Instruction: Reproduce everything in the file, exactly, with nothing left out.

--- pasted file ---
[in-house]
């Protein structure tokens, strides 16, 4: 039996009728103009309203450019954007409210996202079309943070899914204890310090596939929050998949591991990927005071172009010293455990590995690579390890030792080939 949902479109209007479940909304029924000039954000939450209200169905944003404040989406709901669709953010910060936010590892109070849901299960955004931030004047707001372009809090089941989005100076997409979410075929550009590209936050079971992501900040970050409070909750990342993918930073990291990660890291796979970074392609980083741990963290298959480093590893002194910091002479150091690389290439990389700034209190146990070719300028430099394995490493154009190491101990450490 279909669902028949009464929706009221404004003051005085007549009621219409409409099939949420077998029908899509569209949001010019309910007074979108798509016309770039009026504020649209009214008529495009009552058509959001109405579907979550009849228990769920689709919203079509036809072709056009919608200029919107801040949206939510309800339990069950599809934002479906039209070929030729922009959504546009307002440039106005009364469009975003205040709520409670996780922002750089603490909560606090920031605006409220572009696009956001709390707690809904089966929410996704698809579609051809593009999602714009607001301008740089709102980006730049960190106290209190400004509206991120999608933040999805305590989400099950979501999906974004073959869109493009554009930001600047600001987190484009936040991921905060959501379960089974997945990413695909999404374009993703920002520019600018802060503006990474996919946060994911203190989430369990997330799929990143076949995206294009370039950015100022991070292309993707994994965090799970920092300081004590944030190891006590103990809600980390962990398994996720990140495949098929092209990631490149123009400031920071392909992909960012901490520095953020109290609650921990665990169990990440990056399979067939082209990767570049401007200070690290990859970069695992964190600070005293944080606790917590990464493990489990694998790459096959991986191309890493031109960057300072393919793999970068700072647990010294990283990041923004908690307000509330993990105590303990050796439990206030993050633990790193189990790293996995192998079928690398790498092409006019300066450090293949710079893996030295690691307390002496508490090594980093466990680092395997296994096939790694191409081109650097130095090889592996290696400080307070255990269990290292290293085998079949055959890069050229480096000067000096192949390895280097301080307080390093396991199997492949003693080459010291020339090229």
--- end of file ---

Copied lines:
[in-house]
């Protein structure tokens, strides 16, 4: 039996009728103009309203450019954007409210996202079309943070899914204890310090596939929050998949591991990927005071172009010293455990590995690579390890030792080939 949902479109209007479940909304029924000039954000939450209200169905944003404040989406709901669709953010910060936010590892109070849901299960955004931030004047707001372009809090089941989005100076997409979410075929550009590209936050079971992501900040970050409070909750990342993918930073990291990660890291796979970074392609980083741990963290298959480093590893002194910091002479150091690389290439990389700034209190146990070719300028430099394995490493154009190491101990450490 279909669902028949009464929706009221404004003051005085007549009621219409409409099939949420077998029908899509569209949001010019309910007074979108798509016309770039009026504020649209009214008529495009009552058509959001109405579907979550009849228990769920689709919203079509036809072709056009919608200029919107801040949206939510309800339990069950599809934002479906039209070929030729922009959504546009307002440039106005009364469009975003205040709520409670996780922002750089603490909560606090920031605006409220572009696009956001709390707690809904089966929410996704698809579609051809593009999602714009607001301008740089709102980006730049960190106290209190400004509206991120999608933040999805305590989400099950979501999906974004073959869109493009554009930001600047600001987190484009936040991921905060959501379960089974997945990413695909999404374009993703920002520019600018802060503006990474996919946060994911203190989430369990997330799929990143076949995206294009370039950015100022991070292309993707994994965090799970920092300081004590944030190891006590103990809600980390962990398994996720990140495949098929092209990631490149123009400031920071392909992909960012901490520095953020109290609650921990665990169990990440990056399979067939082209990767570049401007200070690290990859970069695992964190600070005293944080606790917590990464493990489990694998790459096959991986191309890493031109960057300072393919793999970068700072647990010294990283990041923004908690307000509330993990105590303990050796439990206030993050633990790193189990790293996995192998079928690398790498092409006019300066450090293949710079893996030295690691307390002496508490090594980093466990680092395997296994096939790694191409081109650097130095090889592996290696400080307070255990269990290292290293085998079949055959890069050229480096000067000096192949390895280097301080307080390093396991199997492949003693080459010291020339090229």